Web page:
Vanessa McGrady


Financial Lessons From My Parents—And What I Had To Learn Myself

My parents taught me two important things about money—the rest I learned on my own

Here’s what I learned about money from my dad, an underemployed writer turned cancer-treatment-bounty-hunter who would help hopeless patients find treatments all over the world: Money is a control tool. Any time I’d ask for it, there was a cost that seemed greater than the cash value. So before he’d hand over my allowance after a week of regularly scheduled chores, he’d have me do something like clean the entire garage before I went to see my friends on a Saturday—while they were waiting for me in the driveway. So I got a job bussing tables that paid 10 times my allowance. But Dad also once wrote a best-selling book that made a lot of money, so I knew it was possible for someone like us to hit it big.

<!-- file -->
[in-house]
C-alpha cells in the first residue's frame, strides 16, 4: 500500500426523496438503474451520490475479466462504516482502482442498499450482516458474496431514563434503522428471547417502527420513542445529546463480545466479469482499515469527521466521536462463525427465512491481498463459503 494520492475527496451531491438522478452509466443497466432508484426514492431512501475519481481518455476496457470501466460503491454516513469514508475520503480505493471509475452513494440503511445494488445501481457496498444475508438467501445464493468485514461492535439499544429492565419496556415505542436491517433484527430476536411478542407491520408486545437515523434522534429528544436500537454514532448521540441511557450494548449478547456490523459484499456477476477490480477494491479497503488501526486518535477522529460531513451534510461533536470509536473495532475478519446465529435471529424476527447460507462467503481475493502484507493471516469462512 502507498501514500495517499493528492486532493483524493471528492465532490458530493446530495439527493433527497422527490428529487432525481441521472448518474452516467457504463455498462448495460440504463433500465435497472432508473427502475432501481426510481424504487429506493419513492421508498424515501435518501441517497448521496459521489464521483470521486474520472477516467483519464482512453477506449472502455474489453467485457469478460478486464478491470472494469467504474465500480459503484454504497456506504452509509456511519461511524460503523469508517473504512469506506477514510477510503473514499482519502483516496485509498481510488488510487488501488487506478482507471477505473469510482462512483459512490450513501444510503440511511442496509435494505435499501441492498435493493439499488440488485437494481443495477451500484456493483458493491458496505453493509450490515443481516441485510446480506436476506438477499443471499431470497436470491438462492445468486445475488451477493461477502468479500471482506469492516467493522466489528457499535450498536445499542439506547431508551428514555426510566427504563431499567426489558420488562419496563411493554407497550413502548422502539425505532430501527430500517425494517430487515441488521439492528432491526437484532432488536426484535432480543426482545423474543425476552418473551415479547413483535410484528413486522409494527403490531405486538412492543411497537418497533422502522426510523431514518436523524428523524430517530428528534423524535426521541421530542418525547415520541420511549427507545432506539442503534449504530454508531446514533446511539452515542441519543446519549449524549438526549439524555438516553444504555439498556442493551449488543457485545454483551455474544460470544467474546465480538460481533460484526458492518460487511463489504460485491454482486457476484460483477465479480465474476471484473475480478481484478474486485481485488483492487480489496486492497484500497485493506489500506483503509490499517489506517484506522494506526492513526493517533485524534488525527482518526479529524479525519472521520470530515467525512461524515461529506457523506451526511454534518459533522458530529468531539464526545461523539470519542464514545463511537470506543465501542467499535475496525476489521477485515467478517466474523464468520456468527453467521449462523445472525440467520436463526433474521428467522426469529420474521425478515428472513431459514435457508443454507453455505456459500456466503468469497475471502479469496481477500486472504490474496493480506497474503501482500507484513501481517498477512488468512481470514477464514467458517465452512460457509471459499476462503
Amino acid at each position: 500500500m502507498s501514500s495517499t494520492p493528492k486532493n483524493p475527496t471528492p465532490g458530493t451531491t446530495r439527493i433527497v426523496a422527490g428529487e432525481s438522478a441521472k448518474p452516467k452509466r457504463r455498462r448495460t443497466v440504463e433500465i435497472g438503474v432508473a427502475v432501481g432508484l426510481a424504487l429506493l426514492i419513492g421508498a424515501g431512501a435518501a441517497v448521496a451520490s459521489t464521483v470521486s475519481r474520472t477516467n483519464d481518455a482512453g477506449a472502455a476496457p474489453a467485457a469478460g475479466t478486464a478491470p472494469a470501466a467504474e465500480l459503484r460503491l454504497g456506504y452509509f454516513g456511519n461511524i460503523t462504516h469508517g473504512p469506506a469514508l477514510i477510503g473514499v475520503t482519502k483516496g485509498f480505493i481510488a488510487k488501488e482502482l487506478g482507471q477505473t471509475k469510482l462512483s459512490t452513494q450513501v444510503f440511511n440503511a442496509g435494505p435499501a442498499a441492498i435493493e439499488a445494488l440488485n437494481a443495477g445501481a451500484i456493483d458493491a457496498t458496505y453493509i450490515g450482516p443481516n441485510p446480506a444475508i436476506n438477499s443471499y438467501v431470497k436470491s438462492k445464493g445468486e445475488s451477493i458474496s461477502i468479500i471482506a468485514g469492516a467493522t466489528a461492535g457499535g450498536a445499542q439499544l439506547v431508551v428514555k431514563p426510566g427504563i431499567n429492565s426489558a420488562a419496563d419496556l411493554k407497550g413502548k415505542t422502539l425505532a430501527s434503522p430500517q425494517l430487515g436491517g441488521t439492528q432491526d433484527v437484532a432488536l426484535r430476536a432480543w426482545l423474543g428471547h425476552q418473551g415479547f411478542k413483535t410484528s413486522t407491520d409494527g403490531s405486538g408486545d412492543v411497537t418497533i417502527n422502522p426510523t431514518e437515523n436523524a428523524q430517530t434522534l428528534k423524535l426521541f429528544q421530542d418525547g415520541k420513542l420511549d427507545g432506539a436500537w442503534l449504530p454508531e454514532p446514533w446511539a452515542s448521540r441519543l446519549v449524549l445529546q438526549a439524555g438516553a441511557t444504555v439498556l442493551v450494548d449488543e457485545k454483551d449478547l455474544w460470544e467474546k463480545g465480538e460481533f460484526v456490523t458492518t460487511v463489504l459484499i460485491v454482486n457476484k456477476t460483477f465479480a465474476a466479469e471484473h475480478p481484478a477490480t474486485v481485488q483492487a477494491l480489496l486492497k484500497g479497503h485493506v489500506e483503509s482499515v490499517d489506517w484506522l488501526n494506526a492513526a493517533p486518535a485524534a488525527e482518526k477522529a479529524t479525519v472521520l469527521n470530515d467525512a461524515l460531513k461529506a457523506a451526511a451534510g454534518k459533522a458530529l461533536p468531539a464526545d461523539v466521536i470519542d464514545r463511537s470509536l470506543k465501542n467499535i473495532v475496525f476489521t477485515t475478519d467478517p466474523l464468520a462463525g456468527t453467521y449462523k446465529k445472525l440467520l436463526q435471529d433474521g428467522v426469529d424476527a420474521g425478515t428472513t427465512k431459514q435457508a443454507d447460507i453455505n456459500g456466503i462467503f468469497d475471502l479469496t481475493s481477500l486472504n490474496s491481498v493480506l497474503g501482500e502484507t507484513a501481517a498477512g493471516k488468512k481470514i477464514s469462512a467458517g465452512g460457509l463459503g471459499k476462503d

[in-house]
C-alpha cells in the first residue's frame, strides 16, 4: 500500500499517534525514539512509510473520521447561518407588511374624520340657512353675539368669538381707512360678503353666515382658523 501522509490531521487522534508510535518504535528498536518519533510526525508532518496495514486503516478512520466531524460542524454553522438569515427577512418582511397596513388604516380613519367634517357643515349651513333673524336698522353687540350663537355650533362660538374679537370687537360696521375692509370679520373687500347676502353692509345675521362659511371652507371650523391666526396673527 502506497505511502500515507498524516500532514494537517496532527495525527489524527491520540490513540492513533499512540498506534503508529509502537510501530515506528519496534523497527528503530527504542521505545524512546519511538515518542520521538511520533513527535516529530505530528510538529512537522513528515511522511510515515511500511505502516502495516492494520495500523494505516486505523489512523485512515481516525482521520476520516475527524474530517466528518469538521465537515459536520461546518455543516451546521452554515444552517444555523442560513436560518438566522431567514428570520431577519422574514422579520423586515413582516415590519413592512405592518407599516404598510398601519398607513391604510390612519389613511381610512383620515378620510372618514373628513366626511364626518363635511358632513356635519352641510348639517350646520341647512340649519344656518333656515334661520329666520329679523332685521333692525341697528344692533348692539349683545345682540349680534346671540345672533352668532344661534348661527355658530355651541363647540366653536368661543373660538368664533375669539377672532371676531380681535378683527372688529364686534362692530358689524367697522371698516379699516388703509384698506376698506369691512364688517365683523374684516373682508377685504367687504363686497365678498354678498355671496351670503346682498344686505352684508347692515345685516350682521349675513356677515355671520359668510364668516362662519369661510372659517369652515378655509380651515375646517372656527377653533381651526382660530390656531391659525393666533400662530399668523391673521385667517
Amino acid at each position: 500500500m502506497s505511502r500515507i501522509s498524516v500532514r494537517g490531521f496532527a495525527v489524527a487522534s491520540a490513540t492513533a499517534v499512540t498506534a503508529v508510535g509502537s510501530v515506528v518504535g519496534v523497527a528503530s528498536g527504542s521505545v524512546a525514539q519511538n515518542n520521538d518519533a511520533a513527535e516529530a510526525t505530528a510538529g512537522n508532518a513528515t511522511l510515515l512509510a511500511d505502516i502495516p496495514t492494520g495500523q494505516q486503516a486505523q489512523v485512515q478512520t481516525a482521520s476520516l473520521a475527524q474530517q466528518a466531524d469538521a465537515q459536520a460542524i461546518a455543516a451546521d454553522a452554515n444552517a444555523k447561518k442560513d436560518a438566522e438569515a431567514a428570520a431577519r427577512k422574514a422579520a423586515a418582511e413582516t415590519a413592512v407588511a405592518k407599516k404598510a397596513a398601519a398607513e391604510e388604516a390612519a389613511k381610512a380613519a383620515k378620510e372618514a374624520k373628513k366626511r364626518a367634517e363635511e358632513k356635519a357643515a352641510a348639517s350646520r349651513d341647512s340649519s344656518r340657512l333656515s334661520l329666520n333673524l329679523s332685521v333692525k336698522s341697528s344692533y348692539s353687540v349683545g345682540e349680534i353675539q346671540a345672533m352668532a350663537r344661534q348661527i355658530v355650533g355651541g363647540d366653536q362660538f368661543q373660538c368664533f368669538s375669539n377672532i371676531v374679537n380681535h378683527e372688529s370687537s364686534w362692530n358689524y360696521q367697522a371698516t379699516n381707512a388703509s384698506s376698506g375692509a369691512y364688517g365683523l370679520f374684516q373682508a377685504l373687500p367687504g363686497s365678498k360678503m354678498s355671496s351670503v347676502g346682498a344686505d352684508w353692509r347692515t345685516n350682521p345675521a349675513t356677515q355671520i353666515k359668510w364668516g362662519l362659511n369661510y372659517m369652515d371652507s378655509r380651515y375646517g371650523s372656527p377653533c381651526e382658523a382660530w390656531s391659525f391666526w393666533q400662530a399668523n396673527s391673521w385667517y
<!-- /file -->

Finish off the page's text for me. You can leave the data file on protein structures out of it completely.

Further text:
Here’s what I learned about money from my mother, an artist, who at one time had a stellar career as a prima ballerina and clothing designer, but burned out and was never able to make much of a living after the ’80s: Money is elusive. This is a woman who would survive by finding an apartment, stop paying rent, then get evicted and play it out long enough to get money together for another place. And the process would repeat itself. She was always running, until she was able to buy a place when she was in her 60s. But also, sometimes, she’d get a windfall and we’d spend all of it on a fancy dinner at Trader Vic’s.

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